As they say on Twitter, ICYMI — “in case you missed it” — malware (malicious software) is on the upswing.

“Since 2012, the amount of danger detections from the mobile world continues to grow, and we anticipate this trend will continue next season,” predicts ESET, a global leader in security solutions for both consumers and businesses, in a recently released 61-page report entitled Trends 2017: Security Held Ransom.

In reality, ESET claims while the number of signatures on iOS climbed by 31% during the same period, the number of signatures to detect malware Android was 21 percent higher than the views during 2015.

Irrespective of which smartphone you use, it’s critical to prevent your own (and professional) information from falling into the wrong hands. Even if your device isn’t lost or stolen, your data may be accessible if not properly shielded.

These tips should help better secure your smartphone:

Utilize a passcode.

All smartphones allow you to lock it with a PIN code password, routine  or biometrics login (such as your fingertip) to confirm it is really you. Provided that you lock your device in some fashion, no one else can access your data in case your device be stolen or lost. A finger or thumbprint scan is most suitable if it is offered by your device.

Be app-savvy. Simply download apps from trusted sources. Always stick with official shops like App Store or Google Play, read comments from previous users until you download to confirm it is a legit application (not be the first to download something new). Read the app permissions instead of accepting the terms and conditions. Is there a reason a game wants access to your camera, microphone  and contacts?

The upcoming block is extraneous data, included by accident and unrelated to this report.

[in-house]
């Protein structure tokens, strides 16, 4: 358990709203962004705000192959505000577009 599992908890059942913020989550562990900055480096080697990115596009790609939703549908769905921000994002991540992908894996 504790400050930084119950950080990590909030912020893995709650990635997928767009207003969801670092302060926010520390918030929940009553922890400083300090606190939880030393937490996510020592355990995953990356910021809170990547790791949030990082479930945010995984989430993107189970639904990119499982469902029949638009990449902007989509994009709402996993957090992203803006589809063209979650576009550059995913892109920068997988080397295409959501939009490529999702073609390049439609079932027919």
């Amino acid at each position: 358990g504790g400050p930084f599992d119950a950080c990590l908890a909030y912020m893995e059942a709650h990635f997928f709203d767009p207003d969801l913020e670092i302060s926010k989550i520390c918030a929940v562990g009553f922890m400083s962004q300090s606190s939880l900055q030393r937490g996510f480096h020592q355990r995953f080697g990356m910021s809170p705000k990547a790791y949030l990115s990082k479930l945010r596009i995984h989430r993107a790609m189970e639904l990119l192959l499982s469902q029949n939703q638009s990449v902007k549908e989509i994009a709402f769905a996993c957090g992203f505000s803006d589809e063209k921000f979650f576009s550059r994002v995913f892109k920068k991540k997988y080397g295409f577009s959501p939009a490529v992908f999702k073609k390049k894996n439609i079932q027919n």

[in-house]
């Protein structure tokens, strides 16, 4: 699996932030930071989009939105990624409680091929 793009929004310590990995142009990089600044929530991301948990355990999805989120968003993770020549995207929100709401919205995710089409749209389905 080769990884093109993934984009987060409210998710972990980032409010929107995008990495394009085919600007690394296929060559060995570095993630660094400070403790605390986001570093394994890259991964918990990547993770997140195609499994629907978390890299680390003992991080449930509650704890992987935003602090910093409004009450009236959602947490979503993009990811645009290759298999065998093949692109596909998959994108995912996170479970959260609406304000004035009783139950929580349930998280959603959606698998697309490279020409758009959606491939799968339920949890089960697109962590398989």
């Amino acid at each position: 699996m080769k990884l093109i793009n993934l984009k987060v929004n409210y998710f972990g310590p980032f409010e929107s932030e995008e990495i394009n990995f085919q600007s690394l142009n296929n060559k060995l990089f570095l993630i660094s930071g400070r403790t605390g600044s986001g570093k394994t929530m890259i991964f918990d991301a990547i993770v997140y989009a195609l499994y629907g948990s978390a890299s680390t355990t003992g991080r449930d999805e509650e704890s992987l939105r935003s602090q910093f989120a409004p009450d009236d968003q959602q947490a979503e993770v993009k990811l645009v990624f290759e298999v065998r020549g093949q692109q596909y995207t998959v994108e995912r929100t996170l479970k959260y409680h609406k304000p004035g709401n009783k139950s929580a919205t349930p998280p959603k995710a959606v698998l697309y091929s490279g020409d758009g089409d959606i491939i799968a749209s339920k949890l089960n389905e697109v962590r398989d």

Do not be gullible. Instantly questionable text messages call some phone numbers that are unknown or from people that you do not know, don’t click on any web links. Spammers and scammers are targeting emails, make it via text messages, smartphone users or telephone calls pretending to be who they’re not. This could result in them locking your apparatus and extorting money from you to unlock it (“ransomware”).

Set up wipe. Should your phone become lost or stolen, then you can remotely lock it (if no passcode is on it), display a message (“Please phone me for a reward”), wipe out the data blank, or monitor it on an online map — but you need to set this up beforehand. Free services comprise Locate My iPhone (iOS) and Android Device Manager (Android). Always work to retrieve a phone instead of attempting it on your own.

Consider anti virus. For Android users, it’s recommended to protect your mobile data with security program. Not only do these programs protect your device from viruses and other malware, but superior services also lock down your privacy settings, scan programs and files for threats, and a few solutions can snap a photo of somebody trying to log in to your stolen phone, via the front-facing camera, and send the picture to you.

A few tips. Always backup your cellphone’s data (if it becomes lost, stolen, or damaged) via a computer, the cloud, or (if offered), a removable memory card. Be careful when using a totally free Wi-Fi hotspot because it could be a fake (“rogue”) network setup to steal your information. Elect for two-step authentication with programs like OneDrive, Facebook, Gmail and so on, as it’ll need a separate and password code to obtain entry.